There is no point in planning your budget and in gathering the information if you do not use it. You should keep simple spreadsheets of actual expenditure and income and actual cash flow if you do not have a bookkeeper/accountant do this for you. Have a review each month of your own numbers, even if you have an accountant to prepare quarterly management accounts only. Keep a very close eye on the cash balance, but also on the numbers generally – are they up or down on expectations in the budget – why? If they are very far off, either from an income or expenditure point of view, you may need to revisit the budget assumptions and revise the budget to make it more realistic.
You may need to make further cuts as a result or make other changes in your operations...
You may need to make further cuts as a result or make other changes in your operations. If the variations are minor, stay with the initial budget and just show the variations and understand why they have happened. Next year this information will enable you to get your budget more accurate.
If you know exactly what your cash position is and can see that your forecasts are proving reasonable, you will be able to spend with confidence up to the limits of your budget. You will be better able to plan your forthcoming activities and to adjust as need be. While there is a bit of work involved in getting the material set up as described in this note, it is not very time consuming to monitor it, and the benefits to you and your organisation will outweigh the effort involved.
After the end of the year, you or your accountant will need to prepare a balance sheet, a financial photograph of your organisation. We have already looked at cash, debtors (accounts receivable), creditors (amounts payable) and reserves are covered here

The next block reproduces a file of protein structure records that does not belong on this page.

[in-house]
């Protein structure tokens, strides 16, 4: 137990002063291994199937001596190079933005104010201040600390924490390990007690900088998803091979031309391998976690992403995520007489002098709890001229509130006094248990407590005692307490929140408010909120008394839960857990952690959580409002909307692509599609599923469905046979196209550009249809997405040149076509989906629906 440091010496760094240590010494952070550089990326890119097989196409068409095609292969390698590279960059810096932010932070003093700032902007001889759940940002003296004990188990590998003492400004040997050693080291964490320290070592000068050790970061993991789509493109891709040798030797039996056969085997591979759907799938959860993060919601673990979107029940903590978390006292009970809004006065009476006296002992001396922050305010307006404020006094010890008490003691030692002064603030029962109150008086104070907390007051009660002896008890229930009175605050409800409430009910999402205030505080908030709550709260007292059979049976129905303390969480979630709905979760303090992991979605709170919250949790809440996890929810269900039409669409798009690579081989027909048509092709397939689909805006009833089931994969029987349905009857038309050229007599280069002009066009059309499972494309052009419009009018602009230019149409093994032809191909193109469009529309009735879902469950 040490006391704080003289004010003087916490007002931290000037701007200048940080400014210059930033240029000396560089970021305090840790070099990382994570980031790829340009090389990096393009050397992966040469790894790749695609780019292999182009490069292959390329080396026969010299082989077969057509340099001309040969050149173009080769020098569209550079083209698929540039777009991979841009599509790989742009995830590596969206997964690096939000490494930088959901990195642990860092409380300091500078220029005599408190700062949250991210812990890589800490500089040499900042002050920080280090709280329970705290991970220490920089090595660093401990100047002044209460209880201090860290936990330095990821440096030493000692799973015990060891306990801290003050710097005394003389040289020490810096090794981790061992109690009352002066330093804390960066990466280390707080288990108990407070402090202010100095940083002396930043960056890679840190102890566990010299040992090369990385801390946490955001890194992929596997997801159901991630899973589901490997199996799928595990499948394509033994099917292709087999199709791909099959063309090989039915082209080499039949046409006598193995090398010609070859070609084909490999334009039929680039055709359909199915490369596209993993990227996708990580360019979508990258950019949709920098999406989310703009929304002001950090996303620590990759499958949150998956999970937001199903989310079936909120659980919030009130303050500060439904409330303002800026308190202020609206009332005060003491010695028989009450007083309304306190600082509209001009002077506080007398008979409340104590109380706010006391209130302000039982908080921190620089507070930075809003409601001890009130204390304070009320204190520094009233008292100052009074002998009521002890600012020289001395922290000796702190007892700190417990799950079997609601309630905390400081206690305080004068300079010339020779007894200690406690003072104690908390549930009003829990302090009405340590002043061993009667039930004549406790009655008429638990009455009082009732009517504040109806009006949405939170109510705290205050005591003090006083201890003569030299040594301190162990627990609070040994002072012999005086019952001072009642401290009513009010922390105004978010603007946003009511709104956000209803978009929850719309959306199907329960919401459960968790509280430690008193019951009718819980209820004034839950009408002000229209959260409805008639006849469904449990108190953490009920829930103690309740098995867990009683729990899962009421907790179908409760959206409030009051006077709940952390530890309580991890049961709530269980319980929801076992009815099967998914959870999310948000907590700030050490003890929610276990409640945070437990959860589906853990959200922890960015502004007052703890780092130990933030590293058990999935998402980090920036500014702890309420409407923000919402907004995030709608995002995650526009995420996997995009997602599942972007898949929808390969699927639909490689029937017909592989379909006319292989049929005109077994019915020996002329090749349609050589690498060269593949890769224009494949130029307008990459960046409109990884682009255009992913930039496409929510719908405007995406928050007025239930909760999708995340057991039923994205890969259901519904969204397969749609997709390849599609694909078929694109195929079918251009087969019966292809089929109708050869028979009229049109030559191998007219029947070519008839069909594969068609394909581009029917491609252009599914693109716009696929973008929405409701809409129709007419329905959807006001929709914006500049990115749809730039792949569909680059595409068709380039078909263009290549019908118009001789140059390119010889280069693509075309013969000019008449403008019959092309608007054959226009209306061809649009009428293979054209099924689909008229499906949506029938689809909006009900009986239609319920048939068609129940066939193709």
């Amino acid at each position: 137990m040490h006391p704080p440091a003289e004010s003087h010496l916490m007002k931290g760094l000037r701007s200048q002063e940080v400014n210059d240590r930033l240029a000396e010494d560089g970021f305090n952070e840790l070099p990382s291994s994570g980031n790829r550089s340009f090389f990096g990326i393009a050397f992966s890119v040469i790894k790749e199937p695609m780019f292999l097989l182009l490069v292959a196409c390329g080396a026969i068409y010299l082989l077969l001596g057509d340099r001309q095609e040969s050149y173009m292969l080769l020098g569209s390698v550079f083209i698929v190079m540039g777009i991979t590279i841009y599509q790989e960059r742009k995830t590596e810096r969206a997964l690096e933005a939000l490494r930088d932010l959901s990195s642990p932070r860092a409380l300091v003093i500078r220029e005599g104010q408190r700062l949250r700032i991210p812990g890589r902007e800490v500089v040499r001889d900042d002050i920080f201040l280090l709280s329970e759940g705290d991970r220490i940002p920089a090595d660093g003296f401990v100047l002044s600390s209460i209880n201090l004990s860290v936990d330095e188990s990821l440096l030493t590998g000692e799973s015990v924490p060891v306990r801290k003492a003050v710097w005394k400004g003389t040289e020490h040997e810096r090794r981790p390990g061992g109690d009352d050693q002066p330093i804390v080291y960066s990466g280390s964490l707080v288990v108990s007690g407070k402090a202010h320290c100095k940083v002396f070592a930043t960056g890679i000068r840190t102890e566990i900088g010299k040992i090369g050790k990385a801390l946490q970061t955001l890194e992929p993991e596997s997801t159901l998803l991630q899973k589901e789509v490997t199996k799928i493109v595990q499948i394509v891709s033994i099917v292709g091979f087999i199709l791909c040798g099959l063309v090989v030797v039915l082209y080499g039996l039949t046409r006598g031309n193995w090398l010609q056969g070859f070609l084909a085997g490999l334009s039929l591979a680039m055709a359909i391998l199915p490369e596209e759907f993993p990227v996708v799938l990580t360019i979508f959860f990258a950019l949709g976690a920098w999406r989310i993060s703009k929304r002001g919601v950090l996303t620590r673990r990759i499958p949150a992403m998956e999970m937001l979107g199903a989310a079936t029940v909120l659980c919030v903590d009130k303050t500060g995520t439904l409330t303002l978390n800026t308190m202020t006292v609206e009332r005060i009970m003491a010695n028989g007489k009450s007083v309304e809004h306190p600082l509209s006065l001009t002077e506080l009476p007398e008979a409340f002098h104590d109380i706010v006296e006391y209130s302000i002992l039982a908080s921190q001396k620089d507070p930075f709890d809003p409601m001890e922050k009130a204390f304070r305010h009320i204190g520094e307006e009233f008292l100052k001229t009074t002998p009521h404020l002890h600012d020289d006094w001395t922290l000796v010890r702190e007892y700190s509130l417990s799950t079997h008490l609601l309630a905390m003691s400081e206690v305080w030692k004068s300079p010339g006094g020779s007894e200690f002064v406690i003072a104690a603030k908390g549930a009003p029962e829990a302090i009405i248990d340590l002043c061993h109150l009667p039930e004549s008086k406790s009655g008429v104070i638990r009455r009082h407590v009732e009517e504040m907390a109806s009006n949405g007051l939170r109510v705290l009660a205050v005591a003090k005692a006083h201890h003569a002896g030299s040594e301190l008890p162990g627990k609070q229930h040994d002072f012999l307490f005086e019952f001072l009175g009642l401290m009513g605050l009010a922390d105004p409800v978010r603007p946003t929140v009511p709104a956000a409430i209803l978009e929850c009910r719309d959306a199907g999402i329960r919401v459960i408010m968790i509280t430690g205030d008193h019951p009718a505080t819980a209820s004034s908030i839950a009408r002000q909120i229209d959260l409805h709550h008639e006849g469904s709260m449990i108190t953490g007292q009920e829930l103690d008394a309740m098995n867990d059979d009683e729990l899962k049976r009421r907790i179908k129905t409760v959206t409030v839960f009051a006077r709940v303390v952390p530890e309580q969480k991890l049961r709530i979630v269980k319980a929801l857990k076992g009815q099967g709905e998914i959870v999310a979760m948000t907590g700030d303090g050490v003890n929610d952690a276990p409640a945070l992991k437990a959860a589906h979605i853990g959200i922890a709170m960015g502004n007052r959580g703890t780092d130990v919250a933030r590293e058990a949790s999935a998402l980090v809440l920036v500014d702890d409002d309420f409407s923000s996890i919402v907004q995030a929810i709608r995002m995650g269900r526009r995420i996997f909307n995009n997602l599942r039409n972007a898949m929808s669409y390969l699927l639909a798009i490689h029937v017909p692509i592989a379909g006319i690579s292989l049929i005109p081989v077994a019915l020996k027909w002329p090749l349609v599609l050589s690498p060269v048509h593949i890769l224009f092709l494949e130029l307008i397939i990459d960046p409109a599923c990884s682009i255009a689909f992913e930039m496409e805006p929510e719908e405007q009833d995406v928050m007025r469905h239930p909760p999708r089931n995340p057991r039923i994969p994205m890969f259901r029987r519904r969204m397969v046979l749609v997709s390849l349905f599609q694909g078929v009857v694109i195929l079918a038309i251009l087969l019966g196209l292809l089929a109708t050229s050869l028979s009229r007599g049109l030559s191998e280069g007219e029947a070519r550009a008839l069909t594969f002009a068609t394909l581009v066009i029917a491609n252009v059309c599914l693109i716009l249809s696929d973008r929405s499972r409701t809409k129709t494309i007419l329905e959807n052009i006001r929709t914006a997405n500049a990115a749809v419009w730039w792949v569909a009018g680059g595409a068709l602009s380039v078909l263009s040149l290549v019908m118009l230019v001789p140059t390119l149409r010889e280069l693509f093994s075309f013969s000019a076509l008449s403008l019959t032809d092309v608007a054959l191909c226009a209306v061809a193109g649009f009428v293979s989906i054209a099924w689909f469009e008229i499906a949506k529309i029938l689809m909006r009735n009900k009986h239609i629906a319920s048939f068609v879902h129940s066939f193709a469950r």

. The other items are tangible assets (everything from property to furniture to computers and stocks of stationery etc) which the community and voluntary organisation has to operate, and perhaps long term loans or special funds.
You should ask your accountant to discuss with you the comparison of your results for this year as compared with the previous year. Allowing for any change in the scale of your operations represented by the total turnover of the organisation, are your accounts receivable (debtors) rising or falling? What has happened with your creditors? How satisfactory is your cash position and reserves given the scale of the business and the market conditions it faces? It would also be valuable to compare your results with other similar organisations of a similar size. This should give you a good insight into the effectiveness of your management of the organisation in financial terms. It will get you thinking about further measures which you might take to enable you to deliver more services and/or mitigate the effects of the recession.